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Wofford Heights woman campaigns for Kern River warning signs

Becky McTigue, owner of The Vintage Peacock Boutique in Wofford Heights, Calif., started a GoFundMe page to raise money to put up warning signs around portions of the Kern River. (KBAK/KBFX photo)

The Kern River continues to prove itself deadly.

Search-and-rescue officials said this year there have been seven confirmed drownings in the Kern River and numerous rescues.

Becky McTigue owns The Vintage Peacock Boutique in Wofford Heights and has lived in the area most of her life. She said locally most people know about the dangers of the Kern River, but she does not feel enough is being done to warn tourists.

Aside from the big sign at the mouth of the canyon, heading in from Bakersfield, and a few life jacket reminder signs, McTigue said there is nothing along the river to warn people who are coming from out of town.

"There is nothing on the other side when you come from the 14, there are no signs coming that way," she said.

This is why McTigue started a GoFundMe page that would help make signs and pamphlets to put along the Kern River.

"I have no idea what will come of this. I just hope something happens. Something has to happen," McTigue said. "There are warning signs at the beach, at any public pool ... I mean, can we just get a couple of signs that warn us of the changing river currents?"

McTigue said although she has seen a lot of support, she is also getting a lot of backlash from the community.

"It's always back and forth, and it's this far left and far right opinion, but no one is in the middle, and nobody is doing anything," she said. "I am thinking of our economy with this in mind. I'm not trying to scare people off. I'm trying to attract them and make them feel safe with their family."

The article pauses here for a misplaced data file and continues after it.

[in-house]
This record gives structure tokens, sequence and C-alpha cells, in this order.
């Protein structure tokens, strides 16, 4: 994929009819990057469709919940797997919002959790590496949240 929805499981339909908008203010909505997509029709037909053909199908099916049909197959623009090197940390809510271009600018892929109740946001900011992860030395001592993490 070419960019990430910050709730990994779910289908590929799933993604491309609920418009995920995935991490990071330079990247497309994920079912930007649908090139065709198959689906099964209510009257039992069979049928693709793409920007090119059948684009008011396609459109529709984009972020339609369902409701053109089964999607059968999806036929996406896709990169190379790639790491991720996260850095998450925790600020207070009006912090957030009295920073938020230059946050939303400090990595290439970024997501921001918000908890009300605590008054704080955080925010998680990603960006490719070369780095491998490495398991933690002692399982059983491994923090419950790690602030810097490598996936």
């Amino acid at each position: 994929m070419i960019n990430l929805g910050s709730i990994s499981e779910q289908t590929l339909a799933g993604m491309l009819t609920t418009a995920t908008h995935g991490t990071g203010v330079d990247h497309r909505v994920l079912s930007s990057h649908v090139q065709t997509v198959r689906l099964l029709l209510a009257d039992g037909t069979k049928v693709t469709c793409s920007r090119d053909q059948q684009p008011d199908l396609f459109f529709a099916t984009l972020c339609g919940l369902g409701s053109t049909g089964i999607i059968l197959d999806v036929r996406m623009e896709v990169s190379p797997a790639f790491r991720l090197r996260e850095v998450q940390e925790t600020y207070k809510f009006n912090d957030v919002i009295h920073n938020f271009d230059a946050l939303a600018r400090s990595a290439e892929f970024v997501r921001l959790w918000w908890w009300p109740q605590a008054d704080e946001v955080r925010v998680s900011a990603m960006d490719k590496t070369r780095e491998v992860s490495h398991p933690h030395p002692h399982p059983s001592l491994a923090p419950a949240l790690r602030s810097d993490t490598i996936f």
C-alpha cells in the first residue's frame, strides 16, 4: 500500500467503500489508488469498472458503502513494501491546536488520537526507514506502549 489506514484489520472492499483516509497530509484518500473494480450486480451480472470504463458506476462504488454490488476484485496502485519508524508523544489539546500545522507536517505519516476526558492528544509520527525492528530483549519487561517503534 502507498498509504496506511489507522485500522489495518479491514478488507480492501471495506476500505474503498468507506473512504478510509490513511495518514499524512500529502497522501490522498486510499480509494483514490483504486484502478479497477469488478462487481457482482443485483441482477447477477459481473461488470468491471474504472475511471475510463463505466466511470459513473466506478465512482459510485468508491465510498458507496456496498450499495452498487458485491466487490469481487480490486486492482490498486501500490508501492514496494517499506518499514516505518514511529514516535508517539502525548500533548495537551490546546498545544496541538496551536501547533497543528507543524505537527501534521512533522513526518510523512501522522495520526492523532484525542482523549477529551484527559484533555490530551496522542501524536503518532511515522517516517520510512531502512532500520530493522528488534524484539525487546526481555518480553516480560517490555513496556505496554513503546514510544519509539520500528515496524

McTigue said she has received positive feedback, and the family of a man who died in the river reached out to her to show support.

"One of the family members messaged me and thanking me, saying her brother wasn't stupid, he was just naive, and they have been to that spot for years, and it was just a stronger current under the water," she said.

McTigue said this is just the beginning, and she is ready and willing to work with officials to make this happen. She is also looking for people who own private property along the Kern River who would let her put up signs.

"I'm open to any suggestions. I just feel like something has to happen," McTigue said. "I may never know that I saved a life, but if I saved one person's life that makes it worth it."


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